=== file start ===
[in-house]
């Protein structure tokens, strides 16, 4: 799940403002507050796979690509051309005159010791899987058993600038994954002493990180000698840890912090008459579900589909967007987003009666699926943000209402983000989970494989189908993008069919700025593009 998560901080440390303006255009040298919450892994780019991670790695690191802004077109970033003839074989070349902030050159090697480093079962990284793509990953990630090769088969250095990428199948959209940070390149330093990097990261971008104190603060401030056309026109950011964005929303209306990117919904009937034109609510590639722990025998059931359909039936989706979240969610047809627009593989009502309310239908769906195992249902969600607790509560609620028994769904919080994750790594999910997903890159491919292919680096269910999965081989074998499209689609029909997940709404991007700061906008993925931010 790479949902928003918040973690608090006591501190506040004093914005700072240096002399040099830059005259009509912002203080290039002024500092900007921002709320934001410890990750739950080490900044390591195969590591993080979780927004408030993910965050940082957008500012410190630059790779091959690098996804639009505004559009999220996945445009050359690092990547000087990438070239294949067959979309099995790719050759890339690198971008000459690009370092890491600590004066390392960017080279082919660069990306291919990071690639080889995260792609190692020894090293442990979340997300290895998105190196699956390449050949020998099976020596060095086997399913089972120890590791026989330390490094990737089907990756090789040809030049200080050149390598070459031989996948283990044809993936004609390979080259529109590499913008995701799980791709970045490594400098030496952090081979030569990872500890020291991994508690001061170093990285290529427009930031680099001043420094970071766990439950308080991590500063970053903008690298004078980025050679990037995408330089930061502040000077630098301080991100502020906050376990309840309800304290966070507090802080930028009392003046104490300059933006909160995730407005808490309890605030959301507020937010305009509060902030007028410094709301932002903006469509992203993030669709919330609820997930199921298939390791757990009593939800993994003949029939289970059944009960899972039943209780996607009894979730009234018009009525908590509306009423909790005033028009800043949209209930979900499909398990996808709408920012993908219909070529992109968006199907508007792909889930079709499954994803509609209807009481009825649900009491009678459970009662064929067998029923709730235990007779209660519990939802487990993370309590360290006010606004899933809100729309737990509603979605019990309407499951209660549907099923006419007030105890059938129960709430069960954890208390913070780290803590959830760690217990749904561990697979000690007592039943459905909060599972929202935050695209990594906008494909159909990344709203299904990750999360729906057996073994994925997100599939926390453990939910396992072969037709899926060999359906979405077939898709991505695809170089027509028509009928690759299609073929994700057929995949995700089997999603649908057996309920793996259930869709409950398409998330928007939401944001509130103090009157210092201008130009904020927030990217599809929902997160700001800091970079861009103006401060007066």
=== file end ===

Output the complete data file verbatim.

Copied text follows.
[in-house]
């Protein structure tokens, strides 16, 4: 799940403002507050796979690509051309005159010791899987058993600038994954002493990180000698840890912090008459579900589909967007987003009666699926943000209402983000989970494989189908993008069919700025593009 998560901080440390303006255009040298919450892994780019991670790695690191802004077109970033003839074989070349902030050159090697480093079962990284793509990953990630090769088969250095990428199948959209940070390149330093990097990261971008104190603060401030056309026109950011964005929303209306990117919904009937034109609510590639722990025998059931359909039936989706979240969610047809627009593989009502309310239908769906195992249902969600607790509560609620028994769904919080994750790594999910997903890159491919292919680096269910999965081989074998499209689609029909997940709404991007700061906008993925931010 790479949902928003918040973690608090006591501190506040004093914005700072240096002399040099830059005259009509912002203080290039002024500092900007921002709320934001410890990750739950080490900044390591195969590591993080979780927004408030993910965050940082957008500012410190630059790779091959690098996804639009505004559009999220996945445009050359690092990547000087990438070239294949067959979309099995790719050759890339690198971008000459690009370092890491600590004066390392960017080279082919660069990306291919990071690639080889995260792609190692020894090293442990979340997300290895998105190196699956390449050949020998099976020596060095086997399913089972120890590791026989330390490094990737089907990756090789040809030049200080050149390598070459031989996948283990044809993936004609390979080259529109590499913008995701799980791709970045490594400098030496952090081979030569990872500890020291991994508690001061170093990285290529427009930031680099001043420094970071766990439950308080991590500063970053903008690298004078980025050679990037995408330089930061502040000077630098301080991100502020906050376990309840309800304290966070507090802080930028009392003046104490300059933006909160995730407005808490309890605030959301507020937010305009509060902030007028410094709301932002903006469509992203993030669709919330609820997930199921298939390791757990009593939800993994003949029939289970059944009960899972039943209780996607009894979730009234018009009525908590509306009423909790005033028009800043949209209930979900499909398990996808709408920012993908219909070529992109968006199907508007792909889930079709499954994803509609209807009481009825649900009491009678459970009662064929067998029923709730235990007779209660519990939802487990993370309590360290006010606004899933809100729309737990509603979605019990309407499951209660549907099923006419007030105890059938129960709430069960954890208390913070780290803590959830760690217990749904561990697979000690007592039943459905909060599972929202935050695209990594906008494909159909990344709203299904990750999360729906057996073994994925997100599939926390453990939910396992072969037709899926060999359906979405077939898709991505695809170089027509028509009928690759299609073929994700057929995949995700089997999603649908057996309920793996259930869709409950398409998330928007939401944001509130103090009157210092201008130009904020927030990217599809929902997160700001800091970079861009103006401060007066």